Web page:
Professional Tool Reviews for Pros


Change Orders for Construction Can Be a Financial Lifesaver

Change Orders for Construction

You can probably count on one hand the number of projects you’ve completed without some kind of change along the way. Changes are a fact of life for contractors. However, how you document and deal with those changes can make a huge difference in your bottom line—and your sanity!



So the question is: Are you using change orders to your best advantage? Or are you even using them at all?

Exactly What is a Change Order?

You’re a contractor. Right in your job title is an indicator that you use contracts with your clients to document the details of your projects. The contract lays out the specifics of the project. It also specifies the dollar amount, the payment schedule, and the start and completion dates. If anything is altered from that original contract, from paint colors to major structural revisions, rather than write a whole new contract, you typically issue a change order.

Change orders for construction are every bit as important as the original contract and should be treated as such. Stock, preprinted change order forms can be ordered from most office supply stores and other retailers of forms. Sometimes, these may not provide exactly what you need. A better alternative is to have your attorney write a change order form for you that works with your contract(s). Then, you can simply print them out as needed.

What Should a Change Order for Construction Contain?

Essentially, the change order is an extension of your original contract, so it’s typically not necessary to repeat everything the contract contains. Instead, the change order lists only those items that are changing and then references back to the original contract’s terms.

Change orders for construction should specifically document:

  • Anything that’s a deviation from the original material and/or labor specs, even if it’s a no-cost change.
  • Any changes to the original contract price, whether the price is increasing or decreasing.
  • Changes to the payment schedule.
  • Any changes in the completion date.

Here’s an example of construction change order wording:

  1. Delete carpet and pad in the living room as originally specified. Add cherry hardwood flooring in the living room to match flooring being used in the dining room. Total price for this change: $ 435.00.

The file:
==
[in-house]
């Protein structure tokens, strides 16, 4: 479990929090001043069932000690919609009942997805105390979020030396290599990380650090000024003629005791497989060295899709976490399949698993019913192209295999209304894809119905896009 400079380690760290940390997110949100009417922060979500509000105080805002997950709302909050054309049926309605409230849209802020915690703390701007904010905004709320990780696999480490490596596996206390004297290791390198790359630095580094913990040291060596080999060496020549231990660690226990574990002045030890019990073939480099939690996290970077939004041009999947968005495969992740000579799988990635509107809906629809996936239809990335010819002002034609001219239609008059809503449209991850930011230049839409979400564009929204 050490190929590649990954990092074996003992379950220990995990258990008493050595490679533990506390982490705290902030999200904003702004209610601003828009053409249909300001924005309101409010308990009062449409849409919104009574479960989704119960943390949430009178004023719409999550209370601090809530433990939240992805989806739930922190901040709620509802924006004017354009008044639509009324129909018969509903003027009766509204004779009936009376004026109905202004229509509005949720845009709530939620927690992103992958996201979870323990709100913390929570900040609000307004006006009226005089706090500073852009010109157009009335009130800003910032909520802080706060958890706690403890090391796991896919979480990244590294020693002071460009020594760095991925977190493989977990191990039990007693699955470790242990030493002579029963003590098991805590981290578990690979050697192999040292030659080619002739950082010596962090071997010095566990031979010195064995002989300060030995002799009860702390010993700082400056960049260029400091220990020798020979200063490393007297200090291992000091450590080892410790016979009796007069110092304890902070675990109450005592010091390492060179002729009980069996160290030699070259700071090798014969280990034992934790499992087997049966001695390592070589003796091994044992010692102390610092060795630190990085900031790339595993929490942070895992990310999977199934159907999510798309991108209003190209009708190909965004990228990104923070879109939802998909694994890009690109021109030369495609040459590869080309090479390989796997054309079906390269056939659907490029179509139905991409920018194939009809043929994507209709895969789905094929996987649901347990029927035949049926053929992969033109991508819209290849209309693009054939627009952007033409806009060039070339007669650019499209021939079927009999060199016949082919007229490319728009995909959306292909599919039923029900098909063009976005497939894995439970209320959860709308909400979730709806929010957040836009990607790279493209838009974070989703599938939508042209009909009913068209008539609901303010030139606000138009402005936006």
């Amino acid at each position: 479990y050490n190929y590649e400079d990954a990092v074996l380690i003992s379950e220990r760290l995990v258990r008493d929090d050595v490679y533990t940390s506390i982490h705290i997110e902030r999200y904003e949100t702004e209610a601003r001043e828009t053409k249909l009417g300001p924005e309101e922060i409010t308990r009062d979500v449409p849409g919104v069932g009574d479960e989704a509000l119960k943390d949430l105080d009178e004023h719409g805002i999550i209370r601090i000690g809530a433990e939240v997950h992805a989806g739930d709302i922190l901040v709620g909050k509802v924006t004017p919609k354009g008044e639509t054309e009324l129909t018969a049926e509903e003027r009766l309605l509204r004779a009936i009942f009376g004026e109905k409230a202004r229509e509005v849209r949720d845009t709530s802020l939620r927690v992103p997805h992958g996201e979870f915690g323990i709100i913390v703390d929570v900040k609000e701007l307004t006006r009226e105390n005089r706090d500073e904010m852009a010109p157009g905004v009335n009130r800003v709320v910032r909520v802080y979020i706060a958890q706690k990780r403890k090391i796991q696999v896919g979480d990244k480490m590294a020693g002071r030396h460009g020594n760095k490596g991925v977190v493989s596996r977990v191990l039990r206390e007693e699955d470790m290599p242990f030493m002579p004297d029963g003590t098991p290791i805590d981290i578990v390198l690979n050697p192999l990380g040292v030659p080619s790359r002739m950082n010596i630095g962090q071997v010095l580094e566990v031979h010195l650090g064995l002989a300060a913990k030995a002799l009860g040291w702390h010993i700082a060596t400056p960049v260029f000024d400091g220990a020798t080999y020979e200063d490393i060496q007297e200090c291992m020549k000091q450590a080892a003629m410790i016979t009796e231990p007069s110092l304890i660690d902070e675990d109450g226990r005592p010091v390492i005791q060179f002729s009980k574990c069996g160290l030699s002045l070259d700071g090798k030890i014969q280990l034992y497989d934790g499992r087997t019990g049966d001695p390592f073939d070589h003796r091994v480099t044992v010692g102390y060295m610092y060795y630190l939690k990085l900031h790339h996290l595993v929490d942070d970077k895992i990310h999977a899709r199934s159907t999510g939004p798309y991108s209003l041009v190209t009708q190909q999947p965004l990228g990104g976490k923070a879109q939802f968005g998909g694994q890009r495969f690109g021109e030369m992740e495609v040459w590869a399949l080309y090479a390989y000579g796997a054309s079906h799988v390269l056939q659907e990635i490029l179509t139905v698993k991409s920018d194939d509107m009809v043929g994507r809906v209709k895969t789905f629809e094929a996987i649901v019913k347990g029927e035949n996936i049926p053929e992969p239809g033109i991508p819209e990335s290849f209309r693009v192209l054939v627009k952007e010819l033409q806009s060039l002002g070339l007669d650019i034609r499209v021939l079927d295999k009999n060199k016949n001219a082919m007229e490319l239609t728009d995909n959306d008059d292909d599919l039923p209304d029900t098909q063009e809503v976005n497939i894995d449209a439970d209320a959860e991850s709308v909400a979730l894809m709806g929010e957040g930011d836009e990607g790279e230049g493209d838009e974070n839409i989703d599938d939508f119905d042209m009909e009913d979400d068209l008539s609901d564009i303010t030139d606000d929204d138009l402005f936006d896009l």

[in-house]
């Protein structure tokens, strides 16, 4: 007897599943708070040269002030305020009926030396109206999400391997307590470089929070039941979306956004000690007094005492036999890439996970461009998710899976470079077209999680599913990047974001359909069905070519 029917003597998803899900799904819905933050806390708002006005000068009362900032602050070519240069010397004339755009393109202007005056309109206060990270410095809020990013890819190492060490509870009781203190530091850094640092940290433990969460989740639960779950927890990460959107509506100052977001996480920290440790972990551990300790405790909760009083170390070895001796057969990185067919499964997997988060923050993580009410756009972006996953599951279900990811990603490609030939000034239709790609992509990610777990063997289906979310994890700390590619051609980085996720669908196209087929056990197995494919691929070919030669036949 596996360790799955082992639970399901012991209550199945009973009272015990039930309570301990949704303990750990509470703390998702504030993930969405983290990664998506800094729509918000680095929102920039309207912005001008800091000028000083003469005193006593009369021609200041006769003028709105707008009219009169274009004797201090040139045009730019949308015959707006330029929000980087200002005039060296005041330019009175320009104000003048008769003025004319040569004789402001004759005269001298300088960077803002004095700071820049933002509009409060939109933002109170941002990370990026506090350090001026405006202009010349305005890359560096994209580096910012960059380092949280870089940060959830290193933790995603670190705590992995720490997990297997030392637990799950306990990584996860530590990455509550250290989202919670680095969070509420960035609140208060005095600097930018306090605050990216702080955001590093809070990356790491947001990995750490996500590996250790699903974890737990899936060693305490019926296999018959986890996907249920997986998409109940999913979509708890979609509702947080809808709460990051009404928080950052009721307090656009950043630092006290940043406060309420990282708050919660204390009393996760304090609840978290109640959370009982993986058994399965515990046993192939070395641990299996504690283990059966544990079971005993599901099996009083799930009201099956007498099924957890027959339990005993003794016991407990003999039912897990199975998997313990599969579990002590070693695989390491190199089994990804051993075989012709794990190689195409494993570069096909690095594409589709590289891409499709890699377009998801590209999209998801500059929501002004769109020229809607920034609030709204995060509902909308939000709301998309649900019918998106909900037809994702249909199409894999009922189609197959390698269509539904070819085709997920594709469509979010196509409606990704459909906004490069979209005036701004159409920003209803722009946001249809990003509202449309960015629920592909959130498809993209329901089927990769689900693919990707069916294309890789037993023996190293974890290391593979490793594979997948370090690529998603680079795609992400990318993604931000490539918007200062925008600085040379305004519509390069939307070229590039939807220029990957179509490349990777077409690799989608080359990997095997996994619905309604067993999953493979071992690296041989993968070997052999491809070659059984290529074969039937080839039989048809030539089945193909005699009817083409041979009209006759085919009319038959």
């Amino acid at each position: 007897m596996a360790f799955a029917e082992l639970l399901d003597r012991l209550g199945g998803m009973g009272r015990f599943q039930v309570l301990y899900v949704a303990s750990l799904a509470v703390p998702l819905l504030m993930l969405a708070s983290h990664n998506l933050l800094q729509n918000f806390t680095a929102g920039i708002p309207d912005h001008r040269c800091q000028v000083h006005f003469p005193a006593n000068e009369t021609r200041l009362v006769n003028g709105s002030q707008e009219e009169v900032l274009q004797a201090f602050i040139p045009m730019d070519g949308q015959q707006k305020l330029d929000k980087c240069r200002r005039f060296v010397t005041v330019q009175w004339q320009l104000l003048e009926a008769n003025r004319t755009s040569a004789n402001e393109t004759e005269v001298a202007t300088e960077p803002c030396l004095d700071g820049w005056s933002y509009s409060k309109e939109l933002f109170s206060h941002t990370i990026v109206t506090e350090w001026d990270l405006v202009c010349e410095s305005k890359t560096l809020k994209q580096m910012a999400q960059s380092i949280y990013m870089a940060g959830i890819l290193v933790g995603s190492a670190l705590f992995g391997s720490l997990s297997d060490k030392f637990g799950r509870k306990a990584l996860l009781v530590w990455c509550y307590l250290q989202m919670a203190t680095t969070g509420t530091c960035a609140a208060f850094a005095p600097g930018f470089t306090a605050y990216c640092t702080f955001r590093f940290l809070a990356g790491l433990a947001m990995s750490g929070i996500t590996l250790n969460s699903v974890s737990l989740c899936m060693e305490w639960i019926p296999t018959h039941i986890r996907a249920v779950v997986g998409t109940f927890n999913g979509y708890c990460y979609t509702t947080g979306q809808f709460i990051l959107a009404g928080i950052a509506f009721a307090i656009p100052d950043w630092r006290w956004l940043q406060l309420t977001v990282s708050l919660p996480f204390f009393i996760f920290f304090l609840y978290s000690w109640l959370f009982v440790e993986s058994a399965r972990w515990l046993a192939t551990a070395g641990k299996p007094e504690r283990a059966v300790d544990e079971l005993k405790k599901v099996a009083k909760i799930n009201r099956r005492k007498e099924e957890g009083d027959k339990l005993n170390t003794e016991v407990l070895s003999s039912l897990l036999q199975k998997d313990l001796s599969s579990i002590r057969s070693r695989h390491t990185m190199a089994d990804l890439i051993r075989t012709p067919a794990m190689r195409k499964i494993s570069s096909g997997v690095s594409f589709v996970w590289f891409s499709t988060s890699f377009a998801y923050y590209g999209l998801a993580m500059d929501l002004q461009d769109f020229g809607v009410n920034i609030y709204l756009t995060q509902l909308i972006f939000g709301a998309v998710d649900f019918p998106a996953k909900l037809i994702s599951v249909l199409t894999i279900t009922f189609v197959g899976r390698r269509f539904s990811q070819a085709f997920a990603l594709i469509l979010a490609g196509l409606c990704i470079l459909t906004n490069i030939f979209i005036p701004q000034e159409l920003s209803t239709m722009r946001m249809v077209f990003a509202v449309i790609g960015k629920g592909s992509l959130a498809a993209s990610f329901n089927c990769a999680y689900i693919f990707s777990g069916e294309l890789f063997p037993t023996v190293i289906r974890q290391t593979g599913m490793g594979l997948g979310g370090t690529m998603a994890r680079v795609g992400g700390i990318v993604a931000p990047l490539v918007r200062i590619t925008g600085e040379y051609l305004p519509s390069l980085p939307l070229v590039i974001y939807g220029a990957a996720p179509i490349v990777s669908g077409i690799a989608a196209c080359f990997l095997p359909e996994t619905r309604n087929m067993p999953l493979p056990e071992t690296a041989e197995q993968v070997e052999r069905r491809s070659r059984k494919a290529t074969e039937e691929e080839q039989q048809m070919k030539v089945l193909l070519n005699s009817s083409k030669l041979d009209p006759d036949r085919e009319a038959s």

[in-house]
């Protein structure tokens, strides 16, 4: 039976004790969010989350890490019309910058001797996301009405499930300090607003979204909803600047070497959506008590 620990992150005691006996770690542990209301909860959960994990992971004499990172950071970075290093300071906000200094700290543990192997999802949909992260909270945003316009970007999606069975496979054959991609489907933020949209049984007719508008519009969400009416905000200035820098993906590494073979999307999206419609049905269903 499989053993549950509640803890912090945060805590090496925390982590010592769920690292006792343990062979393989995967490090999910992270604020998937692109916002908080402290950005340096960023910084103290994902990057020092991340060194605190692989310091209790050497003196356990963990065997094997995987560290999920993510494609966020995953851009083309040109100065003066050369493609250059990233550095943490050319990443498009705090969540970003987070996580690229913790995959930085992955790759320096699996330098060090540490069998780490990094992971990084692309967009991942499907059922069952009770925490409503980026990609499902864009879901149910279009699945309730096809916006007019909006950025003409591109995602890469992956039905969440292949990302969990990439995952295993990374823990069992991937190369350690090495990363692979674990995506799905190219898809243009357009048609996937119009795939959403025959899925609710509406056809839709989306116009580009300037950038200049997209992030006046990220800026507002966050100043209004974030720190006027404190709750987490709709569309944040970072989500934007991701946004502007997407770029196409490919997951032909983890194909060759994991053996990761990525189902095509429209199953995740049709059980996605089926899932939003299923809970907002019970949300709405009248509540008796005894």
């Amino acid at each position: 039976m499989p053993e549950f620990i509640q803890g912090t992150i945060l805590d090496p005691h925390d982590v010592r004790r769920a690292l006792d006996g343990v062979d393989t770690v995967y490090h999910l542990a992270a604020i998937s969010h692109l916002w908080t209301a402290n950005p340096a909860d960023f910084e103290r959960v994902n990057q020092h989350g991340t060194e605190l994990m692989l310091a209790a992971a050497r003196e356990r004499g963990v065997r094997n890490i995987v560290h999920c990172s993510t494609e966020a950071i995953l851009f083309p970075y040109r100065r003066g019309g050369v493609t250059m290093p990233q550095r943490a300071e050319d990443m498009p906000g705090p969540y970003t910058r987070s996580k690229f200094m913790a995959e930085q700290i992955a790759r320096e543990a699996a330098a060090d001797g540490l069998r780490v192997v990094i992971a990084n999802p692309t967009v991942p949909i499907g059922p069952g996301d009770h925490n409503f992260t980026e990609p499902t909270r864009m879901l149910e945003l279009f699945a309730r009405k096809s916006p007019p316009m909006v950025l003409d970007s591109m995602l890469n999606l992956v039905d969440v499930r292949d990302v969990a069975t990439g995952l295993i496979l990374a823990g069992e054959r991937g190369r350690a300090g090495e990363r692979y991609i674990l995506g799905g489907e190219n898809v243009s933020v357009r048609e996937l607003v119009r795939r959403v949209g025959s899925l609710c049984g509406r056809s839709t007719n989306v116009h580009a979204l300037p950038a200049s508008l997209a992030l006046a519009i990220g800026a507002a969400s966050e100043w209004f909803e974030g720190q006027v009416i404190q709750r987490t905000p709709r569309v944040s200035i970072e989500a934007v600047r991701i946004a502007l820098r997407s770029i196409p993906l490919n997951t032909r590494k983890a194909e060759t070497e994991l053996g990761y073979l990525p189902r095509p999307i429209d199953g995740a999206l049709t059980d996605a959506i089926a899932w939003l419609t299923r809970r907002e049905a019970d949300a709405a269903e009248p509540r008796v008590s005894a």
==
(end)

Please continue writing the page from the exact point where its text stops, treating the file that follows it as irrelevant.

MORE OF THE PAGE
2. Change master bedroom paint color from Sherwin Williams ‘Rare Gray’ #SW 6199 to Sherwin Williams ‘Mink’ #SW 6004. Total price for this change: $ 0.00.
  3. Additional hardwood flooring will need to be special-ordered and will need to acclimatize to job conditions. The completion date changed from October 1, 2013, to October 15, 2013.
  4. $200.00 due upon signing of this change order, to allow for special ordering of additional materials.
  5. All other terms and specifications of the original contract dated August 2, 2013, to remain unchanged and in effect.

And of course, both you and your client need to sign and keep a copy of the change order for your records.

Documenting Changes to the Changes

Depending on the complexity of the job and the type of client you’re dealing with, you may wind up with multiple change orders for construction work or additional punch lists, some of which will even change the changes. So…

  • Number your change orders, which simplifies tracking and referencing them.
  • If a change order alters a prior change order, avoid any confusion by referring to both the original change order and the original contract: Change base molding color from Minwax ‘Red Chestnut’, #232 as specified in Change Order #2, to Minwax ‘Red Oak’, #215. All other terms and specifications of Change Order #2 and original contract dated August 2, 2013, to remain unchanged and in effect.

Charging for Change Orders for Construction

Let’s face it—specifying, pricing, and writing up proposed changes to a project is time-consuming. If your client is constantly making changes, it can become a major pain! One way to partly compensate yourself, as well as hopefully reign in your client’s ongoing design alterations, is to consider charging for change orders. Here are a few suggestions:

  • Specify in your contract that change orders may incur a $50 fee (or whatever amount you want to charge). That documents the potential charge, so your clients are agreeing to it when they sign the contract. It also gives you the option of waiving the fee, which can be a good negotiating and sales tool.
  • Consider only charging for additional change orders after the first or second one. If clients are aware that they’ll incur a fee, they’re often more likely to get all their changes on the table at one time.

Talk to Your Attorney

I’m not a lawyer, and I don’t even play one on TV, so this shouldn’t be construed as legal advice. Make sure you talk to your attorney to ensure that your change orders meet all of your state’s requirements and that they offer you adequate protection.

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